The Bride and the Ecclesia
Recently I recognized a decades-long misunderstanding I have held regarding the terms church and Bride of Christ.
I had always believed these two labels interchangeable. I am now convinced this has kept me at an intellectual, and thus spiritual and emotional, distance from God’s heart. Membership in a church does not automatically make me part of the Bride. This definition falls far short of the believer’s call to intimacy with Christ. Attending church does not equal intimacy. Instead, a proper understanding of our call as believers points us toward dual complementary realities—the Ecclesia and the Bride.
Ecclesia is a Greek term used to refer to a legislative assembly or an assembly of people called for a specific purpose. When Jesus told Peter He would build His church (see Matt. 16:18), He did not use the Greek word for synagogue or temple. He used Ecclesia. The church as Ecclesia infers a responsibility to be a witness to the world, to bring Heaven to earth as Christ’s ambassadors. Yet if this is our sole definition of what it means to be the Church, we are missing what Jesus called the “good part” (Luke 10:42 NKJV). Martha allowed her sense of duty to get in the way of her intimacy with Jesus, and she criticized Mary for making relationship her priority. Jesus’ response to Martha forever settles the matter.
Duty to the mission apart from intimacy is not God’s best for us. Too often, our focus as a Body has been less on our individual call to intimacy with our Bridegroom and more on our strategies for getting the guests off the streets and into the wedding feast. But there’s no wedding without a Bride, no matter how many guests we invite to the party.
Intimacy, the often-neglected side of the Christian reality, is found in the idea of the Bride of Christ. The relationship between a bride and her husband is the most intimate of human relationships, which is why God uses it as a picture of our relationship with Him. A secondary definition of bride is “a connection consisting of a thread or a number of threads for joining various solid parts of a design in needlepoint lace.” (Dictionary.com, s.v. “bride,” second definition.) If the Ecclesia is the intricate pattern of the Kingdom of God in the earth, then His Bride is the thread, or threads, that hold it all together. Without the Bride, the pattern is unraveled. Without the Bride, the lacework does not hold together. Without the Bride—the one who carries intimacy with her Bridegroom and represents Him with integrity in the earth—the Ecclesia—is just another assembly of people gathered together for a common purpose.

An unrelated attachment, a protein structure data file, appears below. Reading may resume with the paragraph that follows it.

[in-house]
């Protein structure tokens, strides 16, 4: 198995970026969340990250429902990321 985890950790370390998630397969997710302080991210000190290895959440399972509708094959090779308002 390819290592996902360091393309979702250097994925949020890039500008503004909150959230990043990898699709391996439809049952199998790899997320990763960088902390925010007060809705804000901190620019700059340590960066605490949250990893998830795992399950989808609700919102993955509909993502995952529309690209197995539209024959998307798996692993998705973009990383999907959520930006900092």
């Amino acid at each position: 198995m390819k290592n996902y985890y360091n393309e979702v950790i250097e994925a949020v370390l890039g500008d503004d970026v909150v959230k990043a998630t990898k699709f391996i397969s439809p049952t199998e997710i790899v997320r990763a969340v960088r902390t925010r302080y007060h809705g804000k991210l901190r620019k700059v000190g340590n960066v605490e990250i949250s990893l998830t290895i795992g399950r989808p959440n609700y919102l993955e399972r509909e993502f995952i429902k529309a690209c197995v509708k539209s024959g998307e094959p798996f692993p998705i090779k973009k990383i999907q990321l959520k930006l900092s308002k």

The Kingdom is a worthy cause, and it will have an impact on the earth. But the Kingdom cannot be revealed to the extent that God desires without the Bride and the intimacy she carries. I believe this may be the reason the Body of Christ is so fragmented today. We value strategy over intimacy, but we were always meant to live in both realities. We cannot walk out our call as the Ecclesia if we are not living a lifestyle of intimacy with Christ as His Bride. The Bride and the Ecclesia—our depth of intimacy with the Bridegroom and how we reflect His likeness here on earth—are two sides of the same coin. We cannot successfully do one without also including the other. We can try—but an Ecclesia without the attributes of a Bride is disempowered and lacks authority, and a Bride without the attributes of the Ecclesia is more akin to a fairytale princess, stuck in a tower, awaiting the heroic rescue of her suitor.
Jesus spent a lot of time teaching on relationships—both between God and people and between people and people. When the Pharisees asked Him what the greatest commandment was, He said, first, to love God with all your heart, soul, mind, and strength and, second, to love your neighbor as yourself (see Matt. 22:37). This is Jesus’ model for the dynamic Christian life—lived out in the dual realities of the Bride (loving God) and the Ecclesia (loving the world).
As two sides of the same coin, the Bride and the Ecclesia should fit together seamlessly, but they are not interchangeable realities. The purpose of one complements the purpose of the other. The Father sent the Son into the world to find a Bride who would be wooed by the Holy Spirit. As we journey deeper into intimate relationship with the Godhead, we are empowered and encouraged to go into all the world and make disciples of all nations.
Without the intimacy we cultivate as the Bride, we have nothing to give to the world as His Ecclesia. We cannot effectively be one without also being the other. But when we embrace both realities, we begin to embody the full picture of how God loves the world—through His Bride and through His Ecclesia, united as one.
– Julie Appleyard
Then I heard what seemed to be the thunderous voice of a great multitude, like the sound of a massive waterfall and mighty peals of thunder, crying out: “Hallelujah! For the Lord our God, the Almighty, reigns! Let us rejoice and exalt Him and give Him glory, because the wedding celebration of the Lamb has come. And His bride has made herself ready. Fine linen, shining bright and clear, has been given to her to wear, and the fine linen represents the righteous deeds of His holy believers” (Revelation 19:6–8 TPT).
Julie Appleyard has been involved in pastoral ministry for over 20 years. She is a midwife, worship leader, and a writer. She is the author of Boardroom of the Inner Man. Julie and her husband Mark are the founders of Anothen Global, a church and executive counseling network throughout the US and Nationwide. She and Mark live in NC and have three adult children.
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